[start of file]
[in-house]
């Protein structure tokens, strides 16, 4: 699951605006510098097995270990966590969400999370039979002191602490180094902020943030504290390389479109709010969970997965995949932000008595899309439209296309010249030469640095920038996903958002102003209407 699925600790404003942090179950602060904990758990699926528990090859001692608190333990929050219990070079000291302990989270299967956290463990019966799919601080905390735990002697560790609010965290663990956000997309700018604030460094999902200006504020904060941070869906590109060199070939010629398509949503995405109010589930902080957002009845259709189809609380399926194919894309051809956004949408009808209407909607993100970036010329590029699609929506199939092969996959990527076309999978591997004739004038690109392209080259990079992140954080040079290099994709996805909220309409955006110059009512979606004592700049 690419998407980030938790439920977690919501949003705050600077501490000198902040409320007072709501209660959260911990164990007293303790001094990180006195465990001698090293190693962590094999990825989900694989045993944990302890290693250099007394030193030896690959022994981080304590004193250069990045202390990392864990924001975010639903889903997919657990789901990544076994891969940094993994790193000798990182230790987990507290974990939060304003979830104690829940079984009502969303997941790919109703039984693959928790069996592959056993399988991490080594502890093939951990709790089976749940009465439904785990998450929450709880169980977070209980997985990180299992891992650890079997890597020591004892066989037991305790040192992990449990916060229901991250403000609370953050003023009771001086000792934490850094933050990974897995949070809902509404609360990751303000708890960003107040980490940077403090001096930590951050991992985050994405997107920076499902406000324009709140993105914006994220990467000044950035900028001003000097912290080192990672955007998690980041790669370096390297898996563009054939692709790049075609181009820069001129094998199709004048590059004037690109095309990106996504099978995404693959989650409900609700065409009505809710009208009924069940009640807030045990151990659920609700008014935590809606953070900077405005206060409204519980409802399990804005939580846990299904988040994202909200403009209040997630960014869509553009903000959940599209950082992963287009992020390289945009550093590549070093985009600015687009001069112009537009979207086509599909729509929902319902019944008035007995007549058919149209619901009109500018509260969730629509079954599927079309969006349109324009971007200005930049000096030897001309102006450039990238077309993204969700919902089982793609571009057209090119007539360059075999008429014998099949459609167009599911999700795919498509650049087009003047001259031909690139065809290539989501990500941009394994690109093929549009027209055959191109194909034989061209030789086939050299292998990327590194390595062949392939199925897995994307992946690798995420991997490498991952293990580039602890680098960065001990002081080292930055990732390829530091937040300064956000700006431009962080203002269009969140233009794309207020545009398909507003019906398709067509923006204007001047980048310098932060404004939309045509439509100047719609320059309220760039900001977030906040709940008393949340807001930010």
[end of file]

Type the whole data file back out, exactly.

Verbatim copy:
[in-house]
């Protein structure tokens, strides 16, 4: 699951605006510098097995270990966590969400999370039979002191602490180094902020943030504290390389479109709010969970997965995949932000008595899309439209296309010249030469640095920038996903958002102003209407 699925600790404003942090179950602060904990758990699926528990090859001692608190333990929050219990070079000291302990989270299967956290463990019966799919601080905390735990002697560790609010965290663990956000997309700018604030460094999902200006504020904060941070869906590109060199070939010629398509949503995405109010589930902080957002009845259709189809609380399926194919894309051809956004949408009808209407909607993100970036010329590029699609929506199939092969996959990527076309999978591997004739004038690109392209080259990079992140954080040079290099994709996805909220309409955006110059009512979606004592700049 690419998407980030938790439920977690919501949003705050600077501490000198902040409320007072709501209660959260911990164990007293303790001094990180006195465990001698090293190693962590094999990825989900694989045993944990302890290693250099007394030193030896690959022994981080304590004193250069990045202390990392864990924001975010639903889903997919657990789901990544076994891969940094993994790193000798990182230790987990507290974990939060304003979830104690829940079984009502969303997941790919109703039984693959928790069996592959056993399988991490080594502890093939951990709790089976749940009465439904785990998450929450709880169980977070209980997985990180299992891992650890079997890597020591004892066989037991305790040192992990449990916060229901991250403000609370953050003023009771001086000792934490850094933050990974897995949070809902509404609360990751303000708890960003107040980490940077403090001096930590951050991992985050994405997107920076499902406000324009709140993105914006994220990467000044950035900028001003000097912290080192990672955007998690980041790669370096390297898996563009054939692709790049075609181009820069001129094998199709004048590059004037690109095309990106996504099978995404693959989650409900609700065409009505809710009208009924069940009640807030045990151990659920609700008014935590809606953070900077405005206060409204519980409802399990804005939580846990299904988040994202909200403009209040997630960014869509553009903000959940599209950082992963287009992020390289945009550093590549070093985009600015687009001069112009537009979207086509599909729509929902319902019944008035007995007549058919149209619901009109500018509260969730629509079954599927079309969006349109324009971007200005930049000096030897001309102006450039990238077309993204969700919902089982793609571009057209090119007539360059075999008429014998099949459609167009599911999700795919498509650049087009003047001259031909690139065809290539989501990500941009394994690109093929549009027209055959191109194909034989061209030789086939050299292998990327590194390595062949392939199925897995994307992946690798995420991997490498991952293990580039602890680098960065001990002081080292930055990732390829530091937040300064956000700006431009962080203002269009969140233009794309207020545009398909507003019906398709067509923006204007001047980048310098932060404004939309045509439509100047719609320059309220760039900001977030906040709940008393949340807001930010």